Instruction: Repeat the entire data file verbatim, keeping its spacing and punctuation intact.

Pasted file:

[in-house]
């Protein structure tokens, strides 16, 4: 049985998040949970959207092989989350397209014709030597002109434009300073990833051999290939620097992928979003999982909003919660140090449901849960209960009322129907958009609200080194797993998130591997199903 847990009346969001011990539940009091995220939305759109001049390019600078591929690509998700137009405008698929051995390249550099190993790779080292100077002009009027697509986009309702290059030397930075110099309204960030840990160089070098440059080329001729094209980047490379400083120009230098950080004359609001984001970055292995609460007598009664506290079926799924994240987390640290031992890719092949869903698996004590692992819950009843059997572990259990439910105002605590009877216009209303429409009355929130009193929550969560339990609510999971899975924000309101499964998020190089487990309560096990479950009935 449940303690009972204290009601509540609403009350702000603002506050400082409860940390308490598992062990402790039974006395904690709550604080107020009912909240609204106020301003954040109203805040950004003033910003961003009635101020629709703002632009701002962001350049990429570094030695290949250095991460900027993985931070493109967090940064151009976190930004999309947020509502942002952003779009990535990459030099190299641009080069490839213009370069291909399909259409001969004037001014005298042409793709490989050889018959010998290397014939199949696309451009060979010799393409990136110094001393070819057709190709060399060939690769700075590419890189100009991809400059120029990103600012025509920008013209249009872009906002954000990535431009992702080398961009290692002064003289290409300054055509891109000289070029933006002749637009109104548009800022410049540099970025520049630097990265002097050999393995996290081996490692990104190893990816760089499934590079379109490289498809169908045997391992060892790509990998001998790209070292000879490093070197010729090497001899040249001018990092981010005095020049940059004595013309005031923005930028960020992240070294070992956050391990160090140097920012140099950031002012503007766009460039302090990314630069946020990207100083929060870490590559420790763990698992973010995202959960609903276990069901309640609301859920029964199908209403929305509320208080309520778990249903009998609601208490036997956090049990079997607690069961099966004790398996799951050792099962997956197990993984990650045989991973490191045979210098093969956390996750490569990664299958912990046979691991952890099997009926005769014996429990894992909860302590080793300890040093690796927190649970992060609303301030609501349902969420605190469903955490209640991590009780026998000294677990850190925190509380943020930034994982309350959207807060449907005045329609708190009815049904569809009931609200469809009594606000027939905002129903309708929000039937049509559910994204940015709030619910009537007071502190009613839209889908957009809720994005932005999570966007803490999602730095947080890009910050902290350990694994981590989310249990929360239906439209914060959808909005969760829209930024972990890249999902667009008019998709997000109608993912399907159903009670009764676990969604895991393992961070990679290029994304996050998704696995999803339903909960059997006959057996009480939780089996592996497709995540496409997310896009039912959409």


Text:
[in-house]
């Protein structure tokens, strides 16, 4: 049985998040949970959207092989989350397209014709030597002109434009300073990833051999290939620097992928979003999982909003919660140090449901849960209960009322129907958009609200080194797993998130591997199903 847990009346969001011990539940009091995220939305759109001049390019600078591929690509998700137009405008698929051995390249550099190993790779080292100077002009009027697509986009309702290059030397930075110099309204960030840990160089070098440059080329001729094209980047490379400083120009230098950080004359609001984001970055292995609460007598009664506290079926799924994240987390640290031992890719092949869903698996004590692992819950009843059997572990259990439910105002605590009877216009209303429409009355929130009193929550969560339990609510999971899975924000309101499964998020190089487990309560096990479950009935 449940303690009972204290009601509540609403009350702000603002506050400082409860940390308490598992062990402790039974006395904690709550604080107020009912909240609204106020301003954040109203805040950004003033910003961003009635101020629709703002632009701002962001350049990429570094030695290949250095991460900027993985931070493109967090940064151009976190930004999309947020509502942002952003779009990535990459030099190299641009080069490839213009370069291909399909259409001969004037001014005298042409793709490989050889018959010998290397014939199949696309451009060979010799393409990136110094001393070819057709190709060399060939690769700075590419890189100009991809400059120029990103600012025509920008013209249009872009906002954000990535431009992702080398961009290692002064003289290409300054055509891109000289070029933006002749637009109104548009800022410049540099970025520049630097990265002097050999393995996290081996490692990104190893990816760089499934590079379109490289498809169908045997391992060892790509990998001998790209070292000879490093070197010729090497001899040249001018990092981010005095020049940059004595013309005031923005930028960020992240070294070992956050391990160090140097920012140099950031002012503007766009460039302090990314630069946020990207100083929060870490590559420790763990698992973010995202959960609903276990069901309640609301859920029964199908209403929305509320208080309520778990249903009998609601208490036997956090049990079997607690069961099966004790398996799951050792099962997956197990993984990650045989991973490191045979210098093969956390996750490569990664299958912990046979691991952890099997009926005769014996429990894992909860302590080793300890040093690796927190649970992060609303301030609501349902969420605190469903955490209640991590009780026998000294677990850190925190509380943020930034994982309350959207807060449907005045329609708190009815049904569809009931609200469809009594606000027939905002129903309708929000039937049509559910994204940015709030619910009537007071502190009613839209889908957009809720994005932005999570966007803490999602730095947080890009910050902290350990694994981590989310249990929360239906439209914060959808909005969760829209930024972990890249999902667009008019998709997000109608993912399907159903009670009764676990969604895991393992961070990679290029994304996050998704696995999803339903909960059997006959057996009480939780089996592996497709995540496409997310896009039912959409």